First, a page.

by Jerry ElengicalJun 17, 2022
Can the essence of a form that is almost unanimously viewed as a modern icon be interpreted, deconstructed, and refashioned to suit another distinct context without producing bland homogeneity that possesses no sense of place? Or does true beauty arise solely from the search for elegant, responsive solutions to the need of the hour? Australian architecture practice Rob Mills Architecture + Interiors (RMA), and property developer Beulah tackled certain angles of this quandary in their latest residential architecture project - Fawkner House in Melbourne, Australia, which draws from the punched and moulded forms of Le Corbusier’s Chapelle Notre Dame du Haut (also known as Ronchamp Chapel) in Ronchamp, France.
Despite seemingly sharing a common design vocabulary in certain respects, the two buildings are located in drastically different contexts. As the newer structure between the two, Fawkner House finds its place in the coveted Domain Precinct locality of South Yarra, an inner suburb of Melbourne that is said to be one of the city’s most prestigious pockets of real estate. On the other hand, the Ronchamp Chapel sits at the crest of Bourlémont hill, between the Vosges and Jura Mountain ranges, on the site of an earlier chapel that had been severely damaged during the Second World War. A far cry from the luxurious peri-urban locale of South Yarra, the hill is now a landmark for cultural tourism, surrounded by supplementary structures designed by French architect Jean Prouvé and Renzo Piano.
While the chapel is a retreat for silent meditation, Fawkner House hosts nine large-scale residential units that are afforded pristine views of Fawkner Park in its vicinity. The latter structure’s striking façade design evokes the most identifiable qualities of its progenitor: including the distinctive concave enclosing walls that turn inwards on themselves. Facing Toorak Road, the structure’s front edifice was designed to present the image of a grand residence, much like other structures in its vicinity - instead of a suite of luxury apartments. A subtle helping of landscape design along the façade serves to ground the structure in nature while infusing a burst of green into the monochrome exterior.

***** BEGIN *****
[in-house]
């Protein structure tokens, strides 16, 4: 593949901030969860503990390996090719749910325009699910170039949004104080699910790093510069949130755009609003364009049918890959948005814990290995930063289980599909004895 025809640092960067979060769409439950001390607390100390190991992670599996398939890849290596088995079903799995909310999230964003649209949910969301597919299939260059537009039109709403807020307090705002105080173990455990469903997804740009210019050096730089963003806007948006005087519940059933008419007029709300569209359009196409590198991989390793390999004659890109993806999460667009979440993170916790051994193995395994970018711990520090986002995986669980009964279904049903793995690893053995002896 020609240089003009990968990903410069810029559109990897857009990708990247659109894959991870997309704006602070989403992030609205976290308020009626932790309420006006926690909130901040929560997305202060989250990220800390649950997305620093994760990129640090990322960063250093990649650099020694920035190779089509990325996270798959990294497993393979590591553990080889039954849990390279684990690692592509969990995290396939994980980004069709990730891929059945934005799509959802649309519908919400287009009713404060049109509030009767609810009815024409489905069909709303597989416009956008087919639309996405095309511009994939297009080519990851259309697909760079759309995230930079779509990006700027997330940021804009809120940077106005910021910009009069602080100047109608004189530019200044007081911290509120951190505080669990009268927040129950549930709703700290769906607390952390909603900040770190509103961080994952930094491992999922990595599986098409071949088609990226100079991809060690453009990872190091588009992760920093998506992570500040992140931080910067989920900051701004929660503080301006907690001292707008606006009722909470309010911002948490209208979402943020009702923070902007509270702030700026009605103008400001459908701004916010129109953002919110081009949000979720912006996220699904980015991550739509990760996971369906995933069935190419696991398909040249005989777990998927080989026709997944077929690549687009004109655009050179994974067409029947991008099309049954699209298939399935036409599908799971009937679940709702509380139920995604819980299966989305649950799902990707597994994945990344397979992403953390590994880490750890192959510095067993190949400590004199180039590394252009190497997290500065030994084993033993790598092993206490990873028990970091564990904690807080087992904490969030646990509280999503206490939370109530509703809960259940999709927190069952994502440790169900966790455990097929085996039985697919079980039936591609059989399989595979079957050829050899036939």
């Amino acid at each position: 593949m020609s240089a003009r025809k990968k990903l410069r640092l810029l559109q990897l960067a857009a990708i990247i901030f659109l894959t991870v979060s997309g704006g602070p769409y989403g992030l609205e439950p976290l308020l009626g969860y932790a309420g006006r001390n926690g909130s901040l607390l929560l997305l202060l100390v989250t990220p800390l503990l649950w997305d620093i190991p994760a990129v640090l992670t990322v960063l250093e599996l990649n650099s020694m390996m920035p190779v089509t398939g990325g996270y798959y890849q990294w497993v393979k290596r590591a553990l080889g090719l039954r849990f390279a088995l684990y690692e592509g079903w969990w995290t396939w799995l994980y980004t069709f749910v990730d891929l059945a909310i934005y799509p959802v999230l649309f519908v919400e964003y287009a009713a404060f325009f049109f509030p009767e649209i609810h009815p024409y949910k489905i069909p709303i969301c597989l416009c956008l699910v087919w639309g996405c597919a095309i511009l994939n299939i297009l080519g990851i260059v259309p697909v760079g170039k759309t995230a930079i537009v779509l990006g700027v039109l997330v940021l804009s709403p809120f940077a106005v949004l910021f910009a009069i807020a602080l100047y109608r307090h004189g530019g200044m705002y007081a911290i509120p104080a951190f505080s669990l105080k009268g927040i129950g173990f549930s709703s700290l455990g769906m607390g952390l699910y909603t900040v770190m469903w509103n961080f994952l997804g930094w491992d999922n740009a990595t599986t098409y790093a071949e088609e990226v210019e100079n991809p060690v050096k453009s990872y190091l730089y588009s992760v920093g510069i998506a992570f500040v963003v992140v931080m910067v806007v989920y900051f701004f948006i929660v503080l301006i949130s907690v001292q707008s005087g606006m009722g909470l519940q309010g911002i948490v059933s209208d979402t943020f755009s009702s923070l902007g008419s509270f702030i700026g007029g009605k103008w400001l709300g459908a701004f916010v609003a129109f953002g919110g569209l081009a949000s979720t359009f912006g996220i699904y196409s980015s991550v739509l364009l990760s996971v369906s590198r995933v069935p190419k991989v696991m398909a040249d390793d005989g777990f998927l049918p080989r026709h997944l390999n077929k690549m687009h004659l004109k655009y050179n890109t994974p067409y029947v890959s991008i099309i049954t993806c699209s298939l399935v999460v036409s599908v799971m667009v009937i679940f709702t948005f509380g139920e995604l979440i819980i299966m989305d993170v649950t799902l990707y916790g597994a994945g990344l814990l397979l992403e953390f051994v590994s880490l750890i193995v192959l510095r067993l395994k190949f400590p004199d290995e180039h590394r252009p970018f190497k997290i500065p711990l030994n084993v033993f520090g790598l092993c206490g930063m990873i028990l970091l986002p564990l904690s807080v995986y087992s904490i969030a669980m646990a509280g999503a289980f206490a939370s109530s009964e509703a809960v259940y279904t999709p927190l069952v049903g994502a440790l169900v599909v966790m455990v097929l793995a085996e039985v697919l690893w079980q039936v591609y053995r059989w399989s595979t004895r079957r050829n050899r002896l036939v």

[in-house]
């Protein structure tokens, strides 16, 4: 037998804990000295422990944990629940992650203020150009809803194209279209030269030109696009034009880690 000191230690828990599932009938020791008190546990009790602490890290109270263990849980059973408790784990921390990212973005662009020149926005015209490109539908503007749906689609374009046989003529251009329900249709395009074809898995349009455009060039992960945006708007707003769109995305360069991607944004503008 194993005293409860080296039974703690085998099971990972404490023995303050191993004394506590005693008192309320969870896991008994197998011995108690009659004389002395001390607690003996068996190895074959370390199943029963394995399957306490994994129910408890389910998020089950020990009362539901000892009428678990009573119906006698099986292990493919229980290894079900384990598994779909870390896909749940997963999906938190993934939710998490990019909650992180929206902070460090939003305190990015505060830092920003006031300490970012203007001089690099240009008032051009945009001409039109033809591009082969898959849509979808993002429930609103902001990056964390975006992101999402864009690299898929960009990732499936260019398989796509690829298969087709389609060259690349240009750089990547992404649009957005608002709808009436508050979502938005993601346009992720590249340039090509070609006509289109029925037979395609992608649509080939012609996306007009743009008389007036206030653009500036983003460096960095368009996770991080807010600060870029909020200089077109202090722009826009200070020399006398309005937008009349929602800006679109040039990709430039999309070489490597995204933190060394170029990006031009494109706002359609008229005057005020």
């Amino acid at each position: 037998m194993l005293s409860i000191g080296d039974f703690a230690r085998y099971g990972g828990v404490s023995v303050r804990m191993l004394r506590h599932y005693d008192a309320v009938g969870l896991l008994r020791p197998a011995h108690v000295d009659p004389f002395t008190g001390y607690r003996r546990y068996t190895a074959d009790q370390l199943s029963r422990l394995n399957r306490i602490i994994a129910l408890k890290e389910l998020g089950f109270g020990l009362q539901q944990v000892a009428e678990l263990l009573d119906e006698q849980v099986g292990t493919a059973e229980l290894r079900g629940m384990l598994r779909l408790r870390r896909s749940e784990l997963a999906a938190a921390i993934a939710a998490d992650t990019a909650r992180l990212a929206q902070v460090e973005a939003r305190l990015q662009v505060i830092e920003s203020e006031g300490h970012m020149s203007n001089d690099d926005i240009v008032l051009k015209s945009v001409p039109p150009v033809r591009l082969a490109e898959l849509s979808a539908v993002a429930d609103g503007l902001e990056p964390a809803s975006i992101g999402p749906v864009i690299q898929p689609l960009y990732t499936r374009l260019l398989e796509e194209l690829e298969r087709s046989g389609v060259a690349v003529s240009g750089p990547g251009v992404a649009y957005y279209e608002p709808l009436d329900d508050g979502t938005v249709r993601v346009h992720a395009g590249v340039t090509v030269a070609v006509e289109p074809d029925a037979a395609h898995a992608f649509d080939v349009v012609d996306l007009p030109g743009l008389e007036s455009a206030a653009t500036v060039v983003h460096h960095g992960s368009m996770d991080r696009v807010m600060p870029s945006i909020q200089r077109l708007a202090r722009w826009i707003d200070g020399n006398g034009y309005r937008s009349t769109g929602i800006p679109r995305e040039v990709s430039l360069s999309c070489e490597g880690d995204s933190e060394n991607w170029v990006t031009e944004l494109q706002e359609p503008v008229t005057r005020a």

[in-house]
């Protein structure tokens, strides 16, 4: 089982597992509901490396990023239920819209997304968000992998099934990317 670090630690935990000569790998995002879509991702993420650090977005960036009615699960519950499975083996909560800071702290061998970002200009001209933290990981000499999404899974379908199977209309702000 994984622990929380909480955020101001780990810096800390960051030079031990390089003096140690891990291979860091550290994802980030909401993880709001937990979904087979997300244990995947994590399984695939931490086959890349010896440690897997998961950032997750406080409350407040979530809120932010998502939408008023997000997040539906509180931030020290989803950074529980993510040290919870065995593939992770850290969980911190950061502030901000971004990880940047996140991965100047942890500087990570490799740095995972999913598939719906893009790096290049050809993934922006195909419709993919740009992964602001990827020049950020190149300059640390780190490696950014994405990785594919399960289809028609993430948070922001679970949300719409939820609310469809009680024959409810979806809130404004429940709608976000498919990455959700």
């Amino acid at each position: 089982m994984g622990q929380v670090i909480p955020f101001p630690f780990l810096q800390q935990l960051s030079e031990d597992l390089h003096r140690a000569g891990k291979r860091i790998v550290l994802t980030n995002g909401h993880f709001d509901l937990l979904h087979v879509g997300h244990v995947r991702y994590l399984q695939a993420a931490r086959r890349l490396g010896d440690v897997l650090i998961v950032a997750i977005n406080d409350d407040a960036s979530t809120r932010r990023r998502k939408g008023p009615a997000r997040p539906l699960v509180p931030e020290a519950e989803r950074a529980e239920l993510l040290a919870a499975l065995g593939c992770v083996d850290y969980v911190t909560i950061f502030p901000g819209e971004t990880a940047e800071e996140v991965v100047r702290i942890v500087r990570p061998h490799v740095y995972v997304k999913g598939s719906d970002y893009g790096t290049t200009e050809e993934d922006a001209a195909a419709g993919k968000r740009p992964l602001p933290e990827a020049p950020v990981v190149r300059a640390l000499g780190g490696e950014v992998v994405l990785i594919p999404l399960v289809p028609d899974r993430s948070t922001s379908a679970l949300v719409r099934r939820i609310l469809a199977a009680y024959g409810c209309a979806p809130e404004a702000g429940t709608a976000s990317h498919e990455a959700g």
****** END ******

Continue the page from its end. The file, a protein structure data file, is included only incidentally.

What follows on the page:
As Corbusier’s original scheme was based on his own anthropometric measurement system referred to as the ‘Modulor,’ the proportions of the Ronchamp Chapel have been tailored to suit the human scale. This intense attention to proportion also reveals itself in some of the organic protrusions on Fawkner House’s exterior, whose profiles evoke the billowing roof structure that crowns the chapel. Further influences are evident in the light concrete texture on the façade - even though the walls of the Ronchamp Chapel were actually made of stone and finished with roughcast plaster.